So even though the report includes a standard “the technical quality of this scan is good” pat statement from the interpreting physician, I had my doubts – not because the results didn’t match my expectations but because the decline was more in my hips than my spine and because of a couple of red flags during the testing.
You see, while we chatted, I had asked the operator during my scan if he or the interpreting physician was a certified densitometrist and he said no and then went on to disparage that extra training as unessential and unnecessary. (First red flag)
I also vaguely recalled that during my first DXA three years prior, the operator at that time deliberately internally rotated my hips and strapped my feet to a support, but at my most recent, this operator did nothing to my legs whatsoever. When I asked him if he was going to do something to my legs, he dismissed me with a flat “no.” (Second red flag)
Since then, all that I’ve read from studies done on the reliability of DXA scans is that the rate of error without proper leg rotation is quite high. I should have been more persistent but this was only my second DXA, I doubted my own experience.
I have been tempted to dismiss the results as being completely invalid due to operator error but I don’t know that for sure.
I do have serious, rational doubts, though, that this DXA scan actually captured the true nature of my bone density at this time.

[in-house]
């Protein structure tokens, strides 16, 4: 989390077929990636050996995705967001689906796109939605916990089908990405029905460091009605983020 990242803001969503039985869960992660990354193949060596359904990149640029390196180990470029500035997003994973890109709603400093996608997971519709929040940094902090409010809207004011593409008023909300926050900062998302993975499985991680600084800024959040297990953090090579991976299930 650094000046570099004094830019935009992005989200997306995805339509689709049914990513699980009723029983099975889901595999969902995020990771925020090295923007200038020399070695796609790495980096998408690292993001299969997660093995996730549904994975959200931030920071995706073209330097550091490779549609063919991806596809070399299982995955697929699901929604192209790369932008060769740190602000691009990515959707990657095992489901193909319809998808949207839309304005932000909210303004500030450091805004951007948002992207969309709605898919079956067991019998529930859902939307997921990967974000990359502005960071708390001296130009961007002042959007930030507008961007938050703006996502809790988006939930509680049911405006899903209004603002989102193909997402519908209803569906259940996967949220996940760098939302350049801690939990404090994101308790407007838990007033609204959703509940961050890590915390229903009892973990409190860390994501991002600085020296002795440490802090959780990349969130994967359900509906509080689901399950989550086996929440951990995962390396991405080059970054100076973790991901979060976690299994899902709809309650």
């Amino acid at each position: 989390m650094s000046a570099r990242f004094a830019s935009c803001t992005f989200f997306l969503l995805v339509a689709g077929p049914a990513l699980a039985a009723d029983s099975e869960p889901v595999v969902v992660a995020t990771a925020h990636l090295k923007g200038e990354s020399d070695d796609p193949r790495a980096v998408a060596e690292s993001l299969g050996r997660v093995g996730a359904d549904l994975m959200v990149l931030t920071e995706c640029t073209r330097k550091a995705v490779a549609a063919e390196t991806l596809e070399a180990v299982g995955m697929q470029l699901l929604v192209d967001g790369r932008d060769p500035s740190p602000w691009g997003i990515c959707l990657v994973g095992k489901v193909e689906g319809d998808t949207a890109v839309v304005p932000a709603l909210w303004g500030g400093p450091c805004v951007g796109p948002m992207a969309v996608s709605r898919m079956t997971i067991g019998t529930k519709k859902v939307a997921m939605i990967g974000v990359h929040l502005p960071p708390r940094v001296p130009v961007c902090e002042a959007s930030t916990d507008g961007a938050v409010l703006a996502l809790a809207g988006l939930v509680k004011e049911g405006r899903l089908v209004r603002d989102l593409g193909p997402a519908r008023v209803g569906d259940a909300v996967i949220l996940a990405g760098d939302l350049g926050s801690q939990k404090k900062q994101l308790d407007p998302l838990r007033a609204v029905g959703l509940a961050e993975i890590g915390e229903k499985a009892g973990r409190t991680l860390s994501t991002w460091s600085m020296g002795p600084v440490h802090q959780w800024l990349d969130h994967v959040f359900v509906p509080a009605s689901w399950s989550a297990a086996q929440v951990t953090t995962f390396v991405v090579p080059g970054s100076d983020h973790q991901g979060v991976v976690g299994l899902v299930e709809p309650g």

We should always approach our DXA scan numbers with a healthy dose of skepticism and curiosity anyway.
It’s not a perfect science. Studies have shown that even with the same operator, same machine, and same patient checked multiple times right in a row, the results can vary in range from 3-5% (this is called “least significant change.”)
And when it comes to overall bone health, DXA is just one data point, and doesn’t even speak to bone quality at all (I’ll share more on that in another post.) [[In the meantime, see notes in comments]]
Yet the standard treatment protocols for low bone density all rely on these DXA numbers. It’s frustrating.
So this is another aspect of where yoga practice comes into play – cultivating discernment, viveka, taking information from all sources and striving to see things as they really are without projection from the past or the future.
You see another data point I have is that my blood marker tests last month were all in the normal ranges so from that perspective I am not necessarily excessively losing bone minerals at this time.
My doctor and I believe I’m on the right path to improve and maintain my bones.
Bones are living tissue and are constantly remodelling, so I will continue what I’m doing and be ever vigilant toward nourishing my bones (and also a better advocate for myself next time on the DXA scan table!)